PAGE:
The alienation of land is a survival and identity issue. For communities that live by the land, the land represents wealth and security that are always greater than the rupee-value compensation on offer. Decisions to acquire land must be taken in consultation and concert with those settled in an area, negotiating not just price but the project itself. Research tells us that those who are displaced once, even with a monetary settlement, end up being displaced over and over again, and they slip further into poverty with each displacement. With displacement, come a host of other challenges, including trafficking and sexual exploitation. As we settle into an era of permanent election campaigning, the people of India need to see that you are aware of this. Development cannot be the source of poverty and misery; if it is, it is obviously not development at all.
There is also disquiet among those who are working in the new India’s new factories—the old-style ones that produce goods and the new-style ones that produce services. We are making deals with investors that trade off not just people’s land and traditional livelihood but also workers’ rights. The right to unionise, negotiate better work conditions and bargain for better wages is violated in most of the new industrial and export zones. While some of the new companies have offered young Indians a quick professional start and good wages, these come with challenges: infrastructure follows the companies so sometimes access roads are unlit and unsafe; odd hours do not come with safe commutes; the many security restrictions and work regulations create a stifling atmosphere for those at the bottom of the pyramid; and unionisation—or any political activity—is not encouraged. In the meanwhile, the old companies are still lagging behind in the old ways—wage discrimination, inadequate wages, work conditions including infrastructure like toilets and safety, for instance.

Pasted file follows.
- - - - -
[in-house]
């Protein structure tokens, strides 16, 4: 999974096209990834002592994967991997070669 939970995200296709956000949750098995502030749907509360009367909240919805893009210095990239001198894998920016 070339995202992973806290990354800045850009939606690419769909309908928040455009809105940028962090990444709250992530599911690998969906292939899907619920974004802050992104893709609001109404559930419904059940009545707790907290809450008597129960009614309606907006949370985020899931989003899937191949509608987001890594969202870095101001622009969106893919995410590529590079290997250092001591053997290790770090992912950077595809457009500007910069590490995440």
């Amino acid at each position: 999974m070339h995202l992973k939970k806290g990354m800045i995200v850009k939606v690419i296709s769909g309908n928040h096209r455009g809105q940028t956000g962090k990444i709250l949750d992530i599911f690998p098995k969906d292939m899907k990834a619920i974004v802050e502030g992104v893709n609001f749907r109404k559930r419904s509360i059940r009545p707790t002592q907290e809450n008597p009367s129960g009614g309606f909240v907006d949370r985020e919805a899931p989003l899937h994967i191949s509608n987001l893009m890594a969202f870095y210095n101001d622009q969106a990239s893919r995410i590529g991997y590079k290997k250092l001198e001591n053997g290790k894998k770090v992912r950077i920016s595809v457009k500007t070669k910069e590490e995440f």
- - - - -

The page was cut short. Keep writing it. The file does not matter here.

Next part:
Climate change and unsustainable practices are creating a new generation of challenges. So far, we have heard very few politicians take cognizance of these. Water shortages are immediate. We proactively ruin the environment and public health in the name of development. Drought has led to greater farm debt and farmer suicide, but the clamour is for a larger share of existing resources. We do not see election manifestos or speeches that reflect on a review of how we use or reuse water. Climate change is real—and with rising temperatures and uncertain monsoons we are living with it—but few politicians speak about the search for alternative energies or finding more sustainable practices. Those who do are seen as fringe voices or spoilers of the bonanza we are told is on its way.
Furthermore, we hear very little in election manifestos on creating resilience. This is an area in which the social sector has done pioneering work that government can help scale across the country. We still hear politicians speak about disasters as punishment, even at a time when we recognise that vulnerability causes disasters, and not nature itself. What will your government do to reduce vulnerability—better development choices, for one—and create resilience—access to information technologies, for instance? We want to hear election manifestos reflect this changed thinking in the practitioner community. In fact, we want those who draft the manifestos to take this opportunity to reach out to civil society and learn.